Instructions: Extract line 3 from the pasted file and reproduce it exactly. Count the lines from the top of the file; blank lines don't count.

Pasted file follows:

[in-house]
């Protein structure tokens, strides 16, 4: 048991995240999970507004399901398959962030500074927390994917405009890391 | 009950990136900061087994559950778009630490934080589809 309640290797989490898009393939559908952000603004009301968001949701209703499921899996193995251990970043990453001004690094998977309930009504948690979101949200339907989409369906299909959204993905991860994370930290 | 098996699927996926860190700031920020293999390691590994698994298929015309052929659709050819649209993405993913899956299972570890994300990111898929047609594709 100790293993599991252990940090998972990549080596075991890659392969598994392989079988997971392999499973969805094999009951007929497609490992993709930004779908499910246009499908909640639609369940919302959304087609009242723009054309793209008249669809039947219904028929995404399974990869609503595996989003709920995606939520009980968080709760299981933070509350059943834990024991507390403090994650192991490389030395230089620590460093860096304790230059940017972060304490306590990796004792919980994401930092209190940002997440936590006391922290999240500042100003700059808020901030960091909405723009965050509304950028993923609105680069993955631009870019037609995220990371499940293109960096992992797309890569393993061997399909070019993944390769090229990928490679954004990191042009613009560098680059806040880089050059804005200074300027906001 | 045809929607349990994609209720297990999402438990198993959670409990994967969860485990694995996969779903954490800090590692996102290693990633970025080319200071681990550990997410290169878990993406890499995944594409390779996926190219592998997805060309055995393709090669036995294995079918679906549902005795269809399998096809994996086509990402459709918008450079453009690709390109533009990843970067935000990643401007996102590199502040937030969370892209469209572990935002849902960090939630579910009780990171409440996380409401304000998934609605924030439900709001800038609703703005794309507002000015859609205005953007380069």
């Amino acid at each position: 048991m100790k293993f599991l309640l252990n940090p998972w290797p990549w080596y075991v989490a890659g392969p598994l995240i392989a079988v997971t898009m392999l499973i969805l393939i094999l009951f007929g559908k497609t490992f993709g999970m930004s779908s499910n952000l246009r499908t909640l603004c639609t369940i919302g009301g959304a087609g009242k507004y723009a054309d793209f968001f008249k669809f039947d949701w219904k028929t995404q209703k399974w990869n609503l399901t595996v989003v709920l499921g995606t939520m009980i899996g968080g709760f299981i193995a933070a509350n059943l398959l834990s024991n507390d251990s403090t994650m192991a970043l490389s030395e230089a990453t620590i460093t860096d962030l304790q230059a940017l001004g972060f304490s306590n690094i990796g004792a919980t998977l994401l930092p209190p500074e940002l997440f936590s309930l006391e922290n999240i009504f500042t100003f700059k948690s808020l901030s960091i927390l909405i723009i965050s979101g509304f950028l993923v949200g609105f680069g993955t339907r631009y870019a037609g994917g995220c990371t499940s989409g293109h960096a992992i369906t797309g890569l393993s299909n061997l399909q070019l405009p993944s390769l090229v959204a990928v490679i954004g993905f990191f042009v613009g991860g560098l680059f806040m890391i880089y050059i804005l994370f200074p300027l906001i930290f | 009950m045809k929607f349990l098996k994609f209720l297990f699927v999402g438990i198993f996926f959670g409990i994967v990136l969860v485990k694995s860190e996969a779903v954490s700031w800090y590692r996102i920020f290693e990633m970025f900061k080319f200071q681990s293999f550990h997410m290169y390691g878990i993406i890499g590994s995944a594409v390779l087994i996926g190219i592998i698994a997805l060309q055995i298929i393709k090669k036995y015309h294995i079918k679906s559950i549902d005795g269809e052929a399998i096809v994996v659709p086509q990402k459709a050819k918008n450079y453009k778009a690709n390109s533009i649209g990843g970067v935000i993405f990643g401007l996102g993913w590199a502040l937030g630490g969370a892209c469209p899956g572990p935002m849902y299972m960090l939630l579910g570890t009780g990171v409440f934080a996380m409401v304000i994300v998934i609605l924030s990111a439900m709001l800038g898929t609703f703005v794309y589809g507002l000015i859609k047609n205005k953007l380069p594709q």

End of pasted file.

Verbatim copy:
């Amino acid at each position: 048991m100790k293993f599991l309640l252990n940090p998972w290797p990549w080596y075991v989490a890659g392969p598994l995240i392989a079988v997971t898009m392999l499973i969805l393939i094999l009951f007929g559908k497609t490992f993709g999970m930004s779908s499910n952000l246009r499908t909640l603004c639609t369940i919302g009301g959304a087609g009242k507004y723009a054309d793209f968001f008249k669809f039947d949701w219904k028929t995404q209703k399974w990869n609503l399901t595996v989003v709920l499921g995606t939520m009980i899996g968080g709760f299981i193995a933070a509350n059943l398959l834990s024991n507390d251990s403090t994650m192991a970043l490389s030395e230089a990453t620590i460093t860096d962030l304790q230059a940017l001004g972060f304490s306590n690094i990796g004792a919980t998977l994401l930092p209190p500074e940002l997440f936590s309930l006391e922290n999240i009504f500042t100003f700059k948690s808020l901030s960091i927390l909405i723009i965050s979101g509304f950028l993923v949200g609105f680069g993955t339907r631009y870019a037609g994917g995220c990371t499940s989409g293109h960096a992992i369906t797309g890569l393993s299909n061997l399909q070019l405009p993944s390769l090229v959204a990928v490679i954004g993905f990191f042009v613009g991860g560098l680059f806040m890391i880089y050059i804005l994370f200074p300027l906001i930290f | 009950m045809k929607f349990l098996k994609f209720l297990f699927v999402g438990i198993f996926f959670g409990i994967v990136l969860v485990k694995s860190e996969a779903v954490s700031w800090y590692r996102i920020f290693e990633m970025f900061k080319f200071q681990s293999f550990h997410m290169y390691g878990i993406i890499g590994s995944a594409v390779l087994i996926g190219i592998i698994a997805l060309q055995i298929i393709k090669k036995y015309h294995i079918k679906s559950i549902d005795g269809e052929a399998i096809v994996v659709p086509q990402k459709a050819k918008n450079y453009k778009a690709n390109s533009i649209g990843g970067v935000i993405f990643g401007l996102g993913w590199a502040l937030g630490g969370a892209c469209p899956g572990p935002m849902y299972m960090l939630l579910g570890t009780g990171v409440f934080a996380m409401v304000i994300v998934i609605l924030s990111a439900m709001l800038g898929t609703f703005v794309y589809g507002l000015i859609k047609n205005k953007l380069p594709q």